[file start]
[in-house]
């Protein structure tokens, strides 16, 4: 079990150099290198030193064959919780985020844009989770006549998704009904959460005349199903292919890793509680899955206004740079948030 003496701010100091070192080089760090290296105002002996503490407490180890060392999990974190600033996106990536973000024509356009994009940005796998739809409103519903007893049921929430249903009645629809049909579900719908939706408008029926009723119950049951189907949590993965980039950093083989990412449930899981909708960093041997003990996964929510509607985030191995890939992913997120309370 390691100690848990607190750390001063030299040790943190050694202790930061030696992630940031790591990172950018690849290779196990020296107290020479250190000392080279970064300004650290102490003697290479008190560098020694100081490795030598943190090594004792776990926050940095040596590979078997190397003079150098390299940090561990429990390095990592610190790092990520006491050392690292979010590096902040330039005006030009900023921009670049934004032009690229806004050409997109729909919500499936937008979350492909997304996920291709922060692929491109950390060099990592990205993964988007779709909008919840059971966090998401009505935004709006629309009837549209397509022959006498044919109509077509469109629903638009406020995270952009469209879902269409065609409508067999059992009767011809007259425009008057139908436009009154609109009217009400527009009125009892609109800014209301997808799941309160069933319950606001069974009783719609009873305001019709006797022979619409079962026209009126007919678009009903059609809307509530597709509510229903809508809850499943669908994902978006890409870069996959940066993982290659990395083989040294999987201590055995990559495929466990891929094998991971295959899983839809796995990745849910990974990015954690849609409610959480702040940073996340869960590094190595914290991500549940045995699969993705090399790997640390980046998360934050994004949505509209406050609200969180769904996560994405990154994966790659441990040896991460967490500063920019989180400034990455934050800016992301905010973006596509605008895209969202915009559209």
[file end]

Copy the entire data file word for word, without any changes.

[in-house]
């Protein structure tokens, strides 16, 4: 079990150099290198030193064959919780985020844009989770006549998704009904959460005349199903292919890793509680899955206004740079948030 003496701010100091070192080089760090290296105002002996503490407490180890060392999990974190600033996106990536973000024509356009994009940005796998739809409103519903007893049921929430249903009645629809049909579900719908939706408008029926009723119950049951189907949590993965980039950093083989990412449930899981909708960093041997003990996964929510509607985030191995890939992913997120309370 390691100690848990607190750390001063030299040790943190050694202790930061030696992630940031790591990172950018690849290779196990020296107290020479250190000392080279970064300004650290102490003697290479008190560098020694100081490795030598943190090594004792776990926050940095040596590979078997190397003079150098390299940090561990429990390095990592610190790092990520006491050392690292979010590096902040330039005006030009900023921009670049934004032009690229806004050409997109729909919500499936937008979350492909997304996920291709922060692929491109950390060099990592990205993964988007779709909008919840059971966090998401009505935004709006629309009837549209397509022959006498044919109509077509469109629903638009406020995270952009469209879902269409065609409508067999059992009767011809007259425009008057139908436009009154609109009217009400527009009125009892609109800014209301997808799941309160069933319950606001069974009783719609009873305001019709006797022979619409079962026209009126007919678009009903059609809307509530597709509510229903809508809850499943669908994902978006890409870069996959940066993982290659990395083989040294999987201590055995990559495929466990891929094998991971295959899983839809796995990745849910990974990015954690849609409610959480702040940073996340869960590094190595914290991500549940045995699969993705090399790997640390980046998360934050994004949505509209406050609200969180769904996560994405990154994966790659441990040896991460967490500063920019989180400034990455934050800016992301905010973006596509605008895209969202915009559209």